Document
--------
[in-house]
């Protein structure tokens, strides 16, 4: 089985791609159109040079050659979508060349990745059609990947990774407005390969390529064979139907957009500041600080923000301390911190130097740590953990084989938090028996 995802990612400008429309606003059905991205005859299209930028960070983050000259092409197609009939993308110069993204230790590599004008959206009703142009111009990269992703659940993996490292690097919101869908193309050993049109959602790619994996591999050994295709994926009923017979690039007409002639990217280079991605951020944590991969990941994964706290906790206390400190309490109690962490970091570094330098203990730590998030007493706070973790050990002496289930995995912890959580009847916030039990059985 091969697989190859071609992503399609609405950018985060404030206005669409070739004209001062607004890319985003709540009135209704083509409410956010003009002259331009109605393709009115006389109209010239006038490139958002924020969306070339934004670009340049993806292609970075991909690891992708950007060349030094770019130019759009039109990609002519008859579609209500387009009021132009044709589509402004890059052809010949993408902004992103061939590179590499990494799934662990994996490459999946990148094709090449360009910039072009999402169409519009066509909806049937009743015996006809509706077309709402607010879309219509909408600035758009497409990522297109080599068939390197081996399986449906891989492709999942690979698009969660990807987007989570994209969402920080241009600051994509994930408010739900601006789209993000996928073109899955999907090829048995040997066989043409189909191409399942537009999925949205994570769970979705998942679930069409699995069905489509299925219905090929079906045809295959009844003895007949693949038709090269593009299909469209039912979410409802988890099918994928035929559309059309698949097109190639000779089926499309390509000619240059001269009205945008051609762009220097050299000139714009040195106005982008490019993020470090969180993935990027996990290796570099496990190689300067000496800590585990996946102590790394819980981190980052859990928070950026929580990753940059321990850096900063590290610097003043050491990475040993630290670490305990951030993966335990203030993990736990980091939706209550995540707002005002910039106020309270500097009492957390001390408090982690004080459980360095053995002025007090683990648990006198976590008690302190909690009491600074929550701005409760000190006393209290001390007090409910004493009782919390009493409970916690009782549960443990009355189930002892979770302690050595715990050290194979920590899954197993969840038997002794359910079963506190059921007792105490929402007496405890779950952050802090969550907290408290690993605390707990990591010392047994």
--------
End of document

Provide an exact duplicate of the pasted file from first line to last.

[in-house]
């Protein structure tokens, strides 16, 4: 089985791609159109040079050659979508060349990745059609990947990774407005390969390529064979139907957009500041600080923000301390911190130097740590953990084989938090028996 995802990612400008429309606003059905991205005859299209930028960070983050000259092409197609009939993308110069993204230790590599004008959206009703142009111009990269992703659940993996490292690097919101869908193309050993049109959602790619994996591999050994295709994926009923017979690039007409002639990217280079991605951020944590991969990941994964706290906790206390400190309490109690962490970091570094330098203990730590998030007493706070973790050990002496289930995995912890959580009847916030039990059985 091969697989190859071609992503399609609405950018985060404030206005669409070739004209001062607004890319985003709540009135209704083509409410956010003009002259331009109605393709009115006389109209010239006038490139958002924020969306070339934004670009340049993806292609970075991909690891992708950007060349030094770019130019759009039109990609002519008859579609209500387009009021132009044709589509402004890059052809010949993408902004992103061939590179590499990494799934662990994996490459999946990148094709090449360009910039072009999402169409519009066509909806049937009743015996006809509706077309709402607010879309219509909408600035758009497409990522297109080599068939390197081996399986449906891989492709999942690979698009969660990807987007989570994209969402920080241009600051994509994930408010739900601006789209993000996928073109899955999907090829048995040997066989043409189909191409399942537009999925949205994570769970979705998942679930069409699995069905489509299925219905090929079906045809295959009844003895007949693949038709090269593009299909469209039912979410409802988890099918994928035929559309059309698949097109190639000779089926499309390509000619240059001269009205945008051609762009220097050299000139714009040195106005982008490019993020470090969180993935990027996990290796570099496990190689300067000496800590585990996946102590790394819980981190980052859990928070950026929580990753940059321990850096900063590290610097003043050491990475040993630290670490305990951030993966335990203030993990736990980091939706209550995540707002005002910039106020309270500097009492957390001390408090982690004080459980360095053995002025007090683990648990006198976590008690302190909690009491600074929550701005409760000190006393209290001390007090409910004493009782919390009493409970916690009782549960443990009355189930002892979770302690050595715990050290194979920590899954197993969840038997002794359910079963506190059921007792105490929402007496405890779950952050802090969550907290408290690993605390707990990591010392047994």